“With so much novel work, it's reassuring that they are so involved. They have remained true to their own ideas throughout. From the time we signed the contract until now, it has developed all the time, including how efficiently the vessel can operate. So if Roaldsnes was right when he started, he is even more right now,” emphasizes Matre.
The external conditions such as increased oil prices also make it even more pleasing to save energy.
“It's about getting the most out of the money you put in,” says Heggen.
Loyal to the vision
Westcon Yards has shown on many occasions that tackling challenges and embarking on large projects with a will to stand your ground is something that lies in the company's DNA. Not just the times they have won awards, but how they stood through the Covid pandemic and delivered vessels on time.
Matre and Heggen emphasise that it would not have been possible without the good cooperation with the hull yard Norse Celik. They agree that the Turkish shipyard has always been solution-oriented both in tackling the challenges surrounding Covid and in tackling new solutions.
“You can also see that in what we have built in the past. We built two vessels with LNG propulsion because we wanted to be as far ahead as possible. But do we really have a choice,” Matre asks rhetorically.
“Geir, as project manager, has the ability to solve challenges and move forward,” he says.
Both Heggen and Matre repeatedly highlight the good cooperation with the suppliers in connection with the "Ecofive" project.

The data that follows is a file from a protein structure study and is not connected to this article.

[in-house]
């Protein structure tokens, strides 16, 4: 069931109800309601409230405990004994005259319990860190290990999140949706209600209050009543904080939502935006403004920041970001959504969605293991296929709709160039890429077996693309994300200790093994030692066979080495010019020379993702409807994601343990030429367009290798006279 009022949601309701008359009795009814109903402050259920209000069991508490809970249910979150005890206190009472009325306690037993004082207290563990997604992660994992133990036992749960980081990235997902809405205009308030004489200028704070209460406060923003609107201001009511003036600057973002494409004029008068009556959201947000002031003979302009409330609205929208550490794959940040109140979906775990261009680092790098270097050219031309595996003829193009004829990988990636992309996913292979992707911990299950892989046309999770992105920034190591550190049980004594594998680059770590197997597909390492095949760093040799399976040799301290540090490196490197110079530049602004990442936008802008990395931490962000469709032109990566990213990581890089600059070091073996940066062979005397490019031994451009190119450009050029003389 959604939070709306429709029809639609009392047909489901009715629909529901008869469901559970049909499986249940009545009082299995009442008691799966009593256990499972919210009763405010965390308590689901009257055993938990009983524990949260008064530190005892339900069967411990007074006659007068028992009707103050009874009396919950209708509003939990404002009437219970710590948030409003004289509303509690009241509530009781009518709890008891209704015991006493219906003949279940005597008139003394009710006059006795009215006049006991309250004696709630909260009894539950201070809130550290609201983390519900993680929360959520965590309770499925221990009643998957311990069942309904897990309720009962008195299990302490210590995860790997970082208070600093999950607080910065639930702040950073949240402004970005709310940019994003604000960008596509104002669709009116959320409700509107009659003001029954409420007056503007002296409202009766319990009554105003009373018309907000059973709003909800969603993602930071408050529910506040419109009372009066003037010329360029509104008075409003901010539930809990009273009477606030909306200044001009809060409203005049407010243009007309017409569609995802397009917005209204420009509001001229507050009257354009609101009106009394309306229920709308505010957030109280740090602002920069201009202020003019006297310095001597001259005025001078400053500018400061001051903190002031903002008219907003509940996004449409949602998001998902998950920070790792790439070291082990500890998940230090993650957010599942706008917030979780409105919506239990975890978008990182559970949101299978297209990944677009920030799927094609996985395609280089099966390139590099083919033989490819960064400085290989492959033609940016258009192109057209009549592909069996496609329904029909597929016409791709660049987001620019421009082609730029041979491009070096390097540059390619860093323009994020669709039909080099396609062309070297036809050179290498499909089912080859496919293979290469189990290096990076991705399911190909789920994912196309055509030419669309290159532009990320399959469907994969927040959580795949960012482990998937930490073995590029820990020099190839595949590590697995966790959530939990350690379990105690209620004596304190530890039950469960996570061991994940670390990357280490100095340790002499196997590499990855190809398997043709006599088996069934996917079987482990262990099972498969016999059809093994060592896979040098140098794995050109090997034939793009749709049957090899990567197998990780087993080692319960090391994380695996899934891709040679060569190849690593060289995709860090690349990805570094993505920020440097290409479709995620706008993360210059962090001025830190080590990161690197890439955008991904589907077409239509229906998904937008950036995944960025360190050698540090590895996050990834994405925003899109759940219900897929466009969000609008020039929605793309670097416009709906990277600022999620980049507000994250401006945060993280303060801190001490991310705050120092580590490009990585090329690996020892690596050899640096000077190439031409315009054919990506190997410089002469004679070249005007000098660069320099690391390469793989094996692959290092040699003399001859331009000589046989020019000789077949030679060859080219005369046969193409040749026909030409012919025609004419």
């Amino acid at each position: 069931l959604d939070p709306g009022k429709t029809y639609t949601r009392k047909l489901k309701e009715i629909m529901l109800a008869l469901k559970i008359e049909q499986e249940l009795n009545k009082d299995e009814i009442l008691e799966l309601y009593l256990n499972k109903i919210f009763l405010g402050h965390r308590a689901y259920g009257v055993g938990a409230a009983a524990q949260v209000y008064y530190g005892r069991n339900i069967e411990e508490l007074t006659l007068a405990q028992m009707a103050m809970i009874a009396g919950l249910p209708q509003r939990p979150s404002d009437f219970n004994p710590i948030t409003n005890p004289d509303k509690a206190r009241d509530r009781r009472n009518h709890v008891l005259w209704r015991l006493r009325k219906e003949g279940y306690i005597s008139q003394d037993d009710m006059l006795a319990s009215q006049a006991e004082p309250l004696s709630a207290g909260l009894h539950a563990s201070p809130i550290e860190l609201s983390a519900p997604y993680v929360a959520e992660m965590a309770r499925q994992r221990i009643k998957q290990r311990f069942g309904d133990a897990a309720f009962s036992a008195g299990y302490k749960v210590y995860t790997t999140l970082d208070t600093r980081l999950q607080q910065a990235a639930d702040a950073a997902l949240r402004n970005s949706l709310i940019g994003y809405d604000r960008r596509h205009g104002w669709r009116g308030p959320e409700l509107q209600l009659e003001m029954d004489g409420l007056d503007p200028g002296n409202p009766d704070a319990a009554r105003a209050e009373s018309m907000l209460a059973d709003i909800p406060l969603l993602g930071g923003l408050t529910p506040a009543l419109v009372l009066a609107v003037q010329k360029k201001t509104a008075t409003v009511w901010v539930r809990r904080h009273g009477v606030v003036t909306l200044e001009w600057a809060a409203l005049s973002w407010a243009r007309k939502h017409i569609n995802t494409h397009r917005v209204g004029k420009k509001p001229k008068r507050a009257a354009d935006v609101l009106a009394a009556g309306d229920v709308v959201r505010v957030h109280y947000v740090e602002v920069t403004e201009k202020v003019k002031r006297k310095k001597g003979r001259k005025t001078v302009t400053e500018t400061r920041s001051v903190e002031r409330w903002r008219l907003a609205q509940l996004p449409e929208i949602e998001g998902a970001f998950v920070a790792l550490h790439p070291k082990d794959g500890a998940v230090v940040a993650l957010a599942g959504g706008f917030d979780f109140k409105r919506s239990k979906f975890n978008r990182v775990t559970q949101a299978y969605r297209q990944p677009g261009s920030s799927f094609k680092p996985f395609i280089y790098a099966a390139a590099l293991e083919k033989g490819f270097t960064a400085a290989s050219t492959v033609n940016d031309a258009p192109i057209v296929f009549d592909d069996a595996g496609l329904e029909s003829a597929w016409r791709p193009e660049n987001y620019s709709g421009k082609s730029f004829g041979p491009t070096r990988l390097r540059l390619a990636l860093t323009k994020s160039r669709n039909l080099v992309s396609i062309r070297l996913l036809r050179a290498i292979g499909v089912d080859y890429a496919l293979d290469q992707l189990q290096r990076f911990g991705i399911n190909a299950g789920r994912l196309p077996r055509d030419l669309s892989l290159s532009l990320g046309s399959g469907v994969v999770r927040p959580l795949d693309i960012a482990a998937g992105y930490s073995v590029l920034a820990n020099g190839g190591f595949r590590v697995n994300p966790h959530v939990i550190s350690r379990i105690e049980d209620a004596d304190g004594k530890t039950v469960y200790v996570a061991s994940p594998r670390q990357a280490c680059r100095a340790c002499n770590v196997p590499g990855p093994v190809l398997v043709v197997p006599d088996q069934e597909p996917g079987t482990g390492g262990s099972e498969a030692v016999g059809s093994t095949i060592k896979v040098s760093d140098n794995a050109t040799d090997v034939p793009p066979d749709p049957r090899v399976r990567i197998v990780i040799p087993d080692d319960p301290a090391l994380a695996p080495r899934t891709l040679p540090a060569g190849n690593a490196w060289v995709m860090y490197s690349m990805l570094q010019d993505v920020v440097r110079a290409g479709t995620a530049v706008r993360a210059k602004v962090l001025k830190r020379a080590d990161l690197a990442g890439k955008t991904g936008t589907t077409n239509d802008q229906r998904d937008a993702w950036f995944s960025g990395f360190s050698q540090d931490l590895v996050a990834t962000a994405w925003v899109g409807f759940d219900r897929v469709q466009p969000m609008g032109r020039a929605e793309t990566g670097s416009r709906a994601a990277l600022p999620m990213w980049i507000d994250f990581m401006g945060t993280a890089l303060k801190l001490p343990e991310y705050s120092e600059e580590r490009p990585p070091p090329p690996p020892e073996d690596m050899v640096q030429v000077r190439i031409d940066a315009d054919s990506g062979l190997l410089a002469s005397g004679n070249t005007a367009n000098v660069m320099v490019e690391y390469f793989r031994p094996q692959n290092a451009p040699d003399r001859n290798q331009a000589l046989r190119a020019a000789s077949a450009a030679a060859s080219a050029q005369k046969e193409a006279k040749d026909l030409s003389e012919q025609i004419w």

“Everyone has been very helpful throughout. But when it comes to companies like Evotec and Cflow, they have had to come up with new solutions and design things along the way. You often have standard equipment, but this does not apply to this vessel. The same applies to PTG when it comes to freezing the products,” says Heggen.
PTG has created a completely new solution for freezing on board by using evaporators on the ship's side. Everything is geared towards making sure that the final product is as good as possible.
It can be easy to think that once the vessel has left the yard, they are done with it and move on. That is not quite the full truth, Matre believes.
“When it leaves, the process begins where we ask ourselves what we could do to make it even better? What we are building is, after all, Roaldsnes' vision. It was the same when we built "Hydra" for Norled. We make their vision a reality.”
The crew delivers the verdict
But what is it like when you come up with ideas, solutions and designs that are completely new within a segment of the maritime industry? Does the “Jantelov” - Scandinavians’ ‘for the good of society’ attitude - come into force?
“I haven't heard much directly. But I have heard from others that there are more people who are sceptical. But I think it's actually a bit natural,” says Heggen.
But at the end of the day, it is the users, i.e. the crew, who will deliver the final verdict after the finished ship has been delivered. According to Heggen, the chief engineer on board is very positive.
“We are not the right people to assess this. We do not have the knowledge that those who are going out to sea have. We'll get seasick on the trial trip if the fjord isn't steady,” says Heggen, laughing.